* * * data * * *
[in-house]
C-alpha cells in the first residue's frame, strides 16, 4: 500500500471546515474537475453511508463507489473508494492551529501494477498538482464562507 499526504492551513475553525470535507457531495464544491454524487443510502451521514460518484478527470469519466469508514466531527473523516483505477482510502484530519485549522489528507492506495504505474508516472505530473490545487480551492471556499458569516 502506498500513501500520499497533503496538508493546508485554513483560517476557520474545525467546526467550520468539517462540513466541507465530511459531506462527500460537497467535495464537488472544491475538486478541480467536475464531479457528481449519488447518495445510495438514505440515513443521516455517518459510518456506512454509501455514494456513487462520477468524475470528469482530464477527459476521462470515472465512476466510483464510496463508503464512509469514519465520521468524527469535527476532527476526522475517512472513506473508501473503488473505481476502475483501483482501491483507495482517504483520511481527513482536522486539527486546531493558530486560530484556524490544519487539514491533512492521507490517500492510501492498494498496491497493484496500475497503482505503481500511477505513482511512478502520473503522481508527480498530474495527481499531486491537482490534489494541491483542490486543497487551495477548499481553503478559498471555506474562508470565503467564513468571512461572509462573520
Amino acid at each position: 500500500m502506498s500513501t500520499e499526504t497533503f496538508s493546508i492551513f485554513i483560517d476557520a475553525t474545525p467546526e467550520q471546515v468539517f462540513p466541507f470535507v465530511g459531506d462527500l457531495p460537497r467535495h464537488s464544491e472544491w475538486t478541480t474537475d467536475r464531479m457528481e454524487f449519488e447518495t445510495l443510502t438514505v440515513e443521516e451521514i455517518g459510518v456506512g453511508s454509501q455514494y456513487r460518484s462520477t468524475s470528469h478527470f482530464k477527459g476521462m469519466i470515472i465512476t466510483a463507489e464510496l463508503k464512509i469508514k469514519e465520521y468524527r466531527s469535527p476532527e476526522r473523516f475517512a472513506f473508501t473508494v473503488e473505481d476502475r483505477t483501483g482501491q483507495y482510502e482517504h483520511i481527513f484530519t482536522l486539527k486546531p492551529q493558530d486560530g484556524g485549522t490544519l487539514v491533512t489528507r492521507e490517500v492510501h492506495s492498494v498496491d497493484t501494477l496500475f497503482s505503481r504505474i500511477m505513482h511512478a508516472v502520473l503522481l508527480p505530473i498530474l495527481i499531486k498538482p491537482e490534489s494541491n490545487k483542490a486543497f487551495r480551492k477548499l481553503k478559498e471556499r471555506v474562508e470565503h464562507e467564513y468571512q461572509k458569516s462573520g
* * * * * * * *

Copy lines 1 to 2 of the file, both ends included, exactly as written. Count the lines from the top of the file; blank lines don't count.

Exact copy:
[in-house]
C-alpha cells in the first residue's frame, strides 16, 4: 500500500471546515474537475453511508463507489473508494492551529501494477498538482464562507 499526504492551513475553525470535507457531495464544491454524487443510502451521514460518484478527470469519466469508514466531527473523516483505477482510502484530519485549522489528507492506495504505474508516472505530473490545487480551492471556499458569516 502506498500513501500520499497533503496538508493546508485554513483560517476557520474545525467546526467550520468539517462540513466541507465530511459531506462527500460537497467535495464537488472544491475538486478541480467536475464531479457528481449519488447518495445510495438514505440515513443521516455517518459510518456506512454509501455514494456513487462520477468524475470528469482530464477527459476521462470515472465512476466510483464510496463508503464512509469514519465520521468524527469535527476532527476526522475517512472513506473508501473503488473505481476502475483501483482501491483507495482517504483520511481527513482536522486539527486546531493558530486560530484556524490544519487539514491533512492521507490517500492510501492498494498496491497493484496500475497503482505503481500511477505513482511512478502520473503522481508527480498530474495527481499531486491537482490534489494541491483542490486543497487551495477548499481553503478559498471555506474562508470565503467564513468571512461572509462573520